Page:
Following the driest month of September since recordkeeping started in 1932, the level of Lake Okeechobee continues to drop.
On Monday, the lake level was 13.4 feet, down 0.2 feet from the previous week. The average lake level (based on historical records from 1965 to 2007) is 14.97 feet.
During the 2018-2019 dry season, the corps used the “operational flexibility” in the Lake Okeechobee Regulation Schedule (LORS ’08) to release the equivalent of about 1 foot of water from the lake.
National Oceanographic and Atmospheric Administration satellite imagery shows algal bloom “potential” in the western portion of the lake, but no surface blooms.
Lake water released to Caloosahatchee
No water has been released to the St. Lucie Canal since March 30.
The U.S. Army Corps of Engineers started freshwater releases from Lake Okeechobee to the Caloosahatchee River on Saturday, Oct. 5, to help maintain healthy salinity levels in the estuaries.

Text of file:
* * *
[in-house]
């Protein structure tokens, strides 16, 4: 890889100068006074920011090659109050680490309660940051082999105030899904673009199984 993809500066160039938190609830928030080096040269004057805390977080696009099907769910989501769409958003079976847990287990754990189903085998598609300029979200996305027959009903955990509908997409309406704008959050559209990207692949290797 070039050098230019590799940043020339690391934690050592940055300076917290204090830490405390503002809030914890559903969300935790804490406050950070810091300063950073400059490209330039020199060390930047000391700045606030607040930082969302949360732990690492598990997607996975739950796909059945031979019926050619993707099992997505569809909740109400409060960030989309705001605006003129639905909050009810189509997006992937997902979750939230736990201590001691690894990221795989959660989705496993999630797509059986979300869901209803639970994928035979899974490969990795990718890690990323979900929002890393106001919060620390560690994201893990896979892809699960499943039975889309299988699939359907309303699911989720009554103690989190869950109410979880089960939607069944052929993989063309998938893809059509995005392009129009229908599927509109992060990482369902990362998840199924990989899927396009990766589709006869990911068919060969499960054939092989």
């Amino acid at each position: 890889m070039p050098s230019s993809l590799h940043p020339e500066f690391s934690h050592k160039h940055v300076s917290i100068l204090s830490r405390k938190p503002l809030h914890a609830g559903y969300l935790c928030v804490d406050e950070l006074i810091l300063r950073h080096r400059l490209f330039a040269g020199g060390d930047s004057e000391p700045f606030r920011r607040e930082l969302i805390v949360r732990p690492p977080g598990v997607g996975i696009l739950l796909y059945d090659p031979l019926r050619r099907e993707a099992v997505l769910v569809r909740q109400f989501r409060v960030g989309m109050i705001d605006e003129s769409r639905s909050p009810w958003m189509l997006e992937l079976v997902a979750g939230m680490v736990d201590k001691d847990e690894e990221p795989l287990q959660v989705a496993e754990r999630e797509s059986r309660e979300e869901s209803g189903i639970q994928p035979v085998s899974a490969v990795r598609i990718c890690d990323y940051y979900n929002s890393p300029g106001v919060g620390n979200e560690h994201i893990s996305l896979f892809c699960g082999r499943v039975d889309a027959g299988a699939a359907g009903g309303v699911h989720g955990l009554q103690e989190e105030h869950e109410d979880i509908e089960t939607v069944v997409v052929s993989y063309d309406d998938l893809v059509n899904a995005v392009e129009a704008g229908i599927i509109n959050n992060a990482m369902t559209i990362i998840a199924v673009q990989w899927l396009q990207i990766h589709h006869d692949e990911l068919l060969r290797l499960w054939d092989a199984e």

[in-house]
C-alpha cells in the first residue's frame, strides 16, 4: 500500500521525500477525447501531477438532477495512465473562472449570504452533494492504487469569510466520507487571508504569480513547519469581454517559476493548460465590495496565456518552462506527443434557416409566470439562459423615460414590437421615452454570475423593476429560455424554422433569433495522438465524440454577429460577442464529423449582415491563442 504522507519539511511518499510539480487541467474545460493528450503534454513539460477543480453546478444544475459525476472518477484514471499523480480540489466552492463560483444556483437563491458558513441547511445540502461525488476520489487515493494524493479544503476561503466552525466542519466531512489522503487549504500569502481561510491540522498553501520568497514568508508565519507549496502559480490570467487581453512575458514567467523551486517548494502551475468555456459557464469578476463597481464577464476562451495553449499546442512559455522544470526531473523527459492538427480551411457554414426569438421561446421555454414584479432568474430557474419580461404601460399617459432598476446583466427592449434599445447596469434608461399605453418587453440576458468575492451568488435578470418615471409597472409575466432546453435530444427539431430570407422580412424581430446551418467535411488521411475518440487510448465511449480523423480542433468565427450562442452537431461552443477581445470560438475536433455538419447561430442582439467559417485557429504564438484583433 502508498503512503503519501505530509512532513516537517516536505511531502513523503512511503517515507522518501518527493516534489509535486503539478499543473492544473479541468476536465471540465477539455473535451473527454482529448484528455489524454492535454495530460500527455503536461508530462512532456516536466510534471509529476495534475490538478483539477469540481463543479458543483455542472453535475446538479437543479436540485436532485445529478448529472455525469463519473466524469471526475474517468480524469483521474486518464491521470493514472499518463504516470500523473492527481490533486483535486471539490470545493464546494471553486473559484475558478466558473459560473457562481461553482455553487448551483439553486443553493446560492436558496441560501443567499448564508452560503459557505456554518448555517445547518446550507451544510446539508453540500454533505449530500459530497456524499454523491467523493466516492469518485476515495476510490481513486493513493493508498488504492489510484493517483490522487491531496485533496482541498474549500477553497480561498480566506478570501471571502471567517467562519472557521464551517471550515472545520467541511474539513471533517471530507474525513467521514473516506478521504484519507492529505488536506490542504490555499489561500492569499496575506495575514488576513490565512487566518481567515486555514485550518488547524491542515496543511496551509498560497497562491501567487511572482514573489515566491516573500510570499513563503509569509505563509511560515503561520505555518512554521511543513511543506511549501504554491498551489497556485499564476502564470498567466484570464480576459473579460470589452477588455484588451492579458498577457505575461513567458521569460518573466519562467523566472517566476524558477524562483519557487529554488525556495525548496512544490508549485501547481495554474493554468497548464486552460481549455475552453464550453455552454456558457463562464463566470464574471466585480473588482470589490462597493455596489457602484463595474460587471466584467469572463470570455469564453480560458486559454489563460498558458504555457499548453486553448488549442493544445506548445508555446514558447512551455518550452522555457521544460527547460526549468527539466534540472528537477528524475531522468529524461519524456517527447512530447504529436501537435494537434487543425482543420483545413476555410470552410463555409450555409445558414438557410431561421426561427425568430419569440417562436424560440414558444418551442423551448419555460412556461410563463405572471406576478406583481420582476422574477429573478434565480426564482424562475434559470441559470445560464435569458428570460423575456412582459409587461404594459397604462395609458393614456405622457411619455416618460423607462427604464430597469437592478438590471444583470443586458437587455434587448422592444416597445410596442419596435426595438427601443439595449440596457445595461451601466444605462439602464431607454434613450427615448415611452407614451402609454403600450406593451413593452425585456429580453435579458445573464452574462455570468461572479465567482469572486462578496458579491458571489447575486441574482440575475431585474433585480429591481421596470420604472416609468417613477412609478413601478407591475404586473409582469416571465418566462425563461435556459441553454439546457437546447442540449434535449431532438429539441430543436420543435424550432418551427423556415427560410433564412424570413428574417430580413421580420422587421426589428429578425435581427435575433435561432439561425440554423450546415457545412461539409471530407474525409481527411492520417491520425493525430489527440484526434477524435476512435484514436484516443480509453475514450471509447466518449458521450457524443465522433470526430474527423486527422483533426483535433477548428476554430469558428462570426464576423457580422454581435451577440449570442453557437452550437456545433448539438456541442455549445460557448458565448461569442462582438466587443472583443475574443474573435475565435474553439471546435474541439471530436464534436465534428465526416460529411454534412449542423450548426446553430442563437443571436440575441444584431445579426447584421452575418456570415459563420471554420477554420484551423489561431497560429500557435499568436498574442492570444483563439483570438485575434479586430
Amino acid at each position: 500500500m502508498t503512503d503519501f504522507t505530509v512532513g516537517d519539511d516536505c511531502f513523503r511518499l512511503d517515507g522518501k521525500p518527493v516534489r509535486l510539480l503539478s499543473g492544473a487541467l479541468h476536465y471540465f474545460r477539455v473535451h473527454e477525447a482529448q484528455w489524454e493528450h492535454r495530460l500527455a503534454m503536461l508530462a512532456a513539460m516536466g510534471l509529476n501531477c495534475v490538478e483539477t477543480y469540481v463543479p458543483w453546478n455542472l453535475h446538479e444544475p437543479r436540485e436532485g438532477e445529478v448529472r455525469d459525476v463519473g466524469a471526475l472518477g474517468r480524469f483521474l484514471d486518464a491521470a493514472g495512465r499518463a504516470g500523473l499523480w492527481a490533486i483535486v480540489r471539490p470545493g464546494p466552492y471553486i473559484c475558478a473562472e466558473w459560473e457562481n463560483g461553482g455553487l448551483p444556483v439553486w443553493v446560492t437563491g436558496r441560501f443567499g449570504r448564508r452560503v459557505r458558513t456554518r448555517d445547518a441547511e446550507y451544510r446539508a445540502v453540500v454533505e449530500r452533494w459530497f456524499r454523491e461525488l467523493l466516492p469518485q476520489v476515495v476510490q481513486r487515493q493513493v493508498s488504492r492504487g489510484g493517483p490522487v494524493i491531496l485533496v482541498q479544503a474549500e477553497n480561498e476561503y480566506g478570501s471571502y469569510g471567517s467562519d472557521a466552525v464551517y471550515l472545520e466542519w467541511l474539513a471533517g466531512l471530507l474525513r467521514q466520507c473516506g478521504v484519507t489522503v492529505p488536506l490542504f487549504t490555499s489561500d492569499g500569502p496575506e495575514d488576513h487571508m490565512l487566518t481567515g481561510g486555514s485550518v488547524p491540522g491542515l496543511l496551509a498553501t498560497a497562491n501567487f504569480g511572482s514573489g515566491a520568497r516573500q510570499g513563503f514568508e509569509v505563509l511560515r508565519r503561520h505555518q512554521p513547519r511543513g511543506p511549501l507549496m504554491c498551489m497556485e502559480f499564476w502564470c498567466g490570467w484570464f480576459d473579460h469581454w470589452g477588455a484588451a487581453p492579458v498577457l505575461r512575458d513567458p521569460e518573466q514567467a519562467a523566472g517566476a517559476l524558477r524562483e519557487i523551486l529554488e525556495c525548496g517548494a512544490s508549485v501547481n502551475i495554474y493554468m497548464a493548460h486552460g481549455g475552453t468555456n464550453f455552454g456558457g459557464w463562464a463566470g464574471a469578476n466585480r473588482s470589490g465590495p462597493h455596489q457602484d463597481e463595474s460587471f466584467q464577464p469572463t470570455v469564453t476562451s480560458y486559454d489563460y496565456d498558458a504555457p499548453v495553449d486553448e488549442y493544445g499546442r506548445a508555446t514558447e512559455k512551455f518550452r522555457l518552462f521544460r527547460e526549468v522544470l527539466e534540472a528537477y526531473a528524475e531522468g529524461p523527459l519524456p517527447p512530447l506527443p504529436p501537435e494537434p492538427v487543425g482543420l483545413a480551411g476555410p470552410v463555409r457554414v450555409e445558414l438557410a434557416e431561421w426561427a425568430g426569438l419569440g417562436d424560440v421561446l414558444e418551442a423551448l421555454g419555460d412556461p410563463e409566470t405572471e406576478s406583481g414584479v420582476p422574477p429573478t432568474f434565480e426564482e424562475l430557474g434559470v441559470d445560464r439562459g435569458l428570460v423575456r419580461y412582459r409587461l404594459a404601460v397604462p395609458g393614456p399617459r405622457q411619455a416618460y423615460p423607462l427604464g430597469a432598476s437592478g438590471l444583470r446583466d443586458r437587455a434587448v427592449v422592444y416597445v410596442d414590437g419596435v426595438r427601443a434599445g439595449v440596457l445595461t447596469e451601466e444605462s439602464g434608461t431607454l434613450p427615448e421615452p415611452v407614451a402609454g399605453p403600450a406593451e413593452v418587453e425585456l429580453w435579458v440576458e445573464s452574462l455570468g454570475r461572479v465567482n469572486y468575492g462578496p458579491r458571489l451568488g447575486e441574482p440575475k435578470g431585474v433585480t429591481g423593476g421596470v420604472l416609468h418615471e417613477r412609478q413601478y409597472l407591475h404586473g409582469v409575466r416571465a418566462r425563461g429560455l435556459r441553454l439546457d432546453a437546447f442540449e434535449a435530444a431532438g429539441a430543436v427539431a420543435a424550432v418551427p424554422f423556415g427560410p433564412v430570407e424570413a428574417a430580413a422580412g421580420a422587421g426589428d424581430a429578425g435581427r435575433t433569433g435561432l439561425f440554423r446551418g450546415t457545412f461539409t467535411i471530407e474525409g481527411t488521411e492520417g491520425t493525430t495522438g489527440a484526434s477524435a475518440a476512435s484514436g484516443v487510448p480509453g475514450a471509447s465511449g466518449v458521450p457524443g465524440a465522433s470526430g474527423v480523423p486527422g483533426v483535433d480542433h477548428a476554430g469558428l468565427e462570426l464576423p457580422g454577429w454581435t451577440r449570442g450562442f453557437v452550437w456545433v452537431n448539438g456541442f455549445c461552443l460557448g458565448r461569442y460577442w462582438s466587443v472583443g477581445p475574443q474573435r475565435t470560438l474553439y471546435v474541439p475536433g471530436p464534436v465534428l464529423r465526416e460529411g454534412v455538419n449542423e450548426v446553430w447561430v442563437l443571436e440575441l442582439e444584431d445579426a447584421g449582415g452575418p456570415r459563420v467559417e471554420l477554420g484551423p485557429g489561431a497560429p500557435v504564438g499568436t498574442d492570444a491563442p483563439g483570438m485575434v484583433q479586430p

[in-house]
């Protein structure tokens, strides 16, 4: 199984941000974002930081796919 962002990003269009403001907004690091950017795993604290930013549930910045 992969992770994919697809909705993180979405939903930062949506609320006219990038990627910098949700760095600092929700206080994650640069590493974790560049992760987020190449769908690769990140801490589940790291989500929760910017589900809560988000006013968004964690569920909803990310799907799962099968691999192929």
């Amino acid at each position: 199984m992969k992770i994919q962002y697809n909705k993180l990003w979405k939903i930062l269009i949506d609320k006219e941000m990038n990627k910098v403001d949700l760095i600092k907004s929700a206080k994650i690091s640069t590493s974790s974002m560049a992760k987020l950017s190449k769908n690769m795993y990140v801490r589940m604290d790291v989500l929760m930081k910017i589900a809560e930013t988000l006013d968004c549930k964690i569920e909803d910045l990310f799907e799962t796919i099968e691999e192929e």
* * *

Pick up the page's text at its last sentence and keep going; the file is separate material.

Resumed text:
“The runoff that usually feeds the estuaries has run out,” said Col. Andrew Kelly, USACOE Jacksonville District commander, during an Oct. 4 media conference call. Target releases to the Caloosahatchee estuaries, measured at the Franklin Lock, will start at an average 650 cubic feet per second on Oct. 5. That equals about 420 million gallons of water per day. One inch on Lake Okeechobee is about 12 billion gallons, so at that rate the releases would lower the lake by about one inch per month, he explained.
“Until recently, the Caloosahatchee estuary had been getting enough basin runoff to meet or exceed the 650 cfs base flow target at W.P. Franklin. Now that the basin is not providing the runoff to meet this target, the corps will release lake water to supplement flows,” said Col. Kelly.